Wilkie Collins Woman in White Term Paper
- Length: 5 pages
- Subject: Literature
- Type: Term Paper
- Paper: #43145513
Excerpt from Term Paper :
Madame Bovary and Woman in White
Generalizations and Comparisons of the Two Novels
When looking at these two works in the sense of comparison, one first must say that they are both delicately, brilliantly crafted, and they both have received at least their fair share of plaudits for the excellence they achieved in literature. They both, too, have been controversial.
Meantime, the central point of this review herein, is that Madame Bovary titillates with fascinating character developments involving sexual adventures, fantasy, with numerous trysts and - importantly - with an erotically woven narrative on fetishes. On the other hand, The Woman in White seems to titillate the reader with the prolific use of snooping, spying, to be frank, plain and unadulterated eavesdropping. Characters are often overhearing things that were not intended for them to overhear, and hence, the reader is thrust into the position of picking and choosing what to believe based on who heard whom say what about this or that.
This is not an unusual literary convention: indeed, Shakespeare's plays are chocked full of characters overhearing what others say; there is the frequent switching of identities, the complicating of relationships, the conflict caused by things said that certain ears were not supposed to hear, throughout Shakespearian drama.)
There are many examples of carnally-rich narrative in Madam Bovary - and indeed, plenty of sex and sensual allusions in The Woman in White - but the titillation factor for the person who loves hearing things that enrich his rich imagination but were not intended for him to hear.
Madame Bovary by Gustave Flaubert
The narrative perspective in Madame Bovary is clearly erotic, obviously very provocative, a mere eyelash away from being sexually sordid - and of course it could be argued that it was designed by Flaubert to be made more popular by being much-discussed by readers and critics, which it has been, and will continue to be. Indeed, when a writer paints a picture of a character who receives an erotic thrill - leading to a full-blown fetish - by simply handling books, and watching tissue paper kind of glide over plates, this is literature that goes into the genre, if you will, of soft-core pornography. And meantime, let's not be fooled into ignoring the titillating aspects of this work just because it is so extraordinarily well-crafted and stylish. It's sexy. It's very sexy.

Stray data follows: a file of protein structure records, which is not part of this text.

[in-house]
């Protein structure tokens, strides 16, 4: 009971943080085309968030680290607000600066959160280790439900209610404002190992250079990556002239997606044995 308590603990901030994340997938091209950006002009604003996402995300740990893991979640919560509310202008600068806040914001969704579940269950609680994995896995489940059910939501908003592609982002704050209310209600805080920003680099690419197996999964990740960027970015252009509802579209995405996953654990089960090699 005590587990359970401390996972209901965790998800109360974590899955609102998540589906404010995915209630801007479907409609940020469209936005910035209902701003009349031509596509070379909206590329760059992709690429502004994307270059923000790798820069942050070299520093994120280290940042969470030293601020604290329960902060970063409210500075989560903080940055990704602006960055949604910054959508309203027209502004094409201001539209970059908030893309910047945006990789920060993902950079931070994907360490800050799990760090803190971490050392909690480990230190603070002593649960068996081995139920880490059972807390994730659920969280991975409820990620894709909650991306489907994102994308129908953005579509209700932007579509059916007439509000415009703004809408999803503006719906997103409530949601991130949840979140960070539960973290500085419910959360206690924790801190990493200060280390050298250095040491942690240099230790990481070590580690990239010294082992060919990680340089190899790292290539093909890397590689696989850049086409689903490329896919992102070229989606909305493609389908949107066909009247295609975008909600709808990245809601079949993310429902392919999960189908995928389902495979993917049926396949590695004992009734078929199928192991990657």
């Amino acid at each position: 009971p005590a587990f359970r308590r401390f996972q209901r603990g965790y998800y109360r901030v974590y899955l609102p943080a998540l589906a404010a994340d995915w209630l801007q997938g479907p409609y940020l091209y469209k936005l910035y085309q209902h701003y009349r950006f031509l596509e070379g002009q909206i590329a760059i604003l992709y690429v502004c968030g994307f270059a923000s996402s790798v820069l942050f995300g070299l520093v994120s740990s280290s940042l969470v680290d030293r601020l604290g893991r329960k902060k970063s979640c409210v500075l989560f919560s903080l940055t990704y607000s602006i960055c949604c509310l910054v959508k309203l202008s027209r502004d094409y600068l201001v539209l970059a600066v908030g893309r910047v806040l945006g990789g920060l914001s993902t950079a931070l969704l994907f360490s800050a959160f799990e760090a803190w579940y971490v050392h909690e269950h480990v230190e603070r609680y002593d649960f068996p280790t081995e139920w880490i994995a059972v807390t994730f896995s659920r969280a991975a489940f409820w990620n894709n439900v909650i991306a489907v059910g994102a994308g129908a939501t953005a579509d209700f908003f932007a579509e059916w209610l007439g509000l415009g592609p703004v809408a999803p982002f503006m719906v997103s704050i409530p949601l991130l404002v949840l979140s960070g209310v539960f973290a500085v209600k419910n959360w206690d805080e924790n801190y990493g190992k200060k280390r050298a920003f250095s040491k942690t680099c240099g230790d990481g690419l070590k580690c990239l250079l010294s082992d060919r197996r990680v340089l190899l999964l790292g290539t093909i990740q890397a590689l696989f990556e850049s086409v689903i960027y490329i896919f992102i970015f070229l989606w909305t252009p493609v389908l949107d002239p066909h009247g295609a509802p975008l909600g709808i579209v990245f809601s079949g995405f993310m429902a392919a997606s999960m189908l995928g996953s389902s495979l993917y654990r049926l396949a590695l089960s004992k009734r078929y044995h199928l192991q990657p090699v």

Is there any harm in that? No. But a gorgeous woman disguised in a burlap sack is still a gorgeous woman. We just have to work hard in our imaginations to get a full appreciation of her.
And, that said, this narrative is far more than simply sexy and full of fetish-laced images. Indeed, because it is so beautifully written, and delicately described, Emma's sensual fantasies and visions play a lovely symphony in the heads of readers, who are invited to paint pictures on a sexy canvas, and kick back and enjoy the ride. Tony Tanner paints a near-equally erotic picture in describing Flaubert's work.
This sensuous rising and falling of the soft white paper seems like a morphological prefiguration of the more overtly erotic risings and fallings of clothes, sheets, bodies implied or described in Emma's later sexual life" (406), Tanner writes.
And beyond the actual sensually-rich experience that Emma is having, this event with the soft white paper also illustrates her mind's ability to go back to her childhood, where she was uplifted emotionally by watching the paper; "...she is trying to recapture an experience in the flesh that originated as a sensation caused by paper," Tanner explains (406). And hence, she is attempting to find in "love" what she had enjoyed - and still enjoys - about the texture of the books.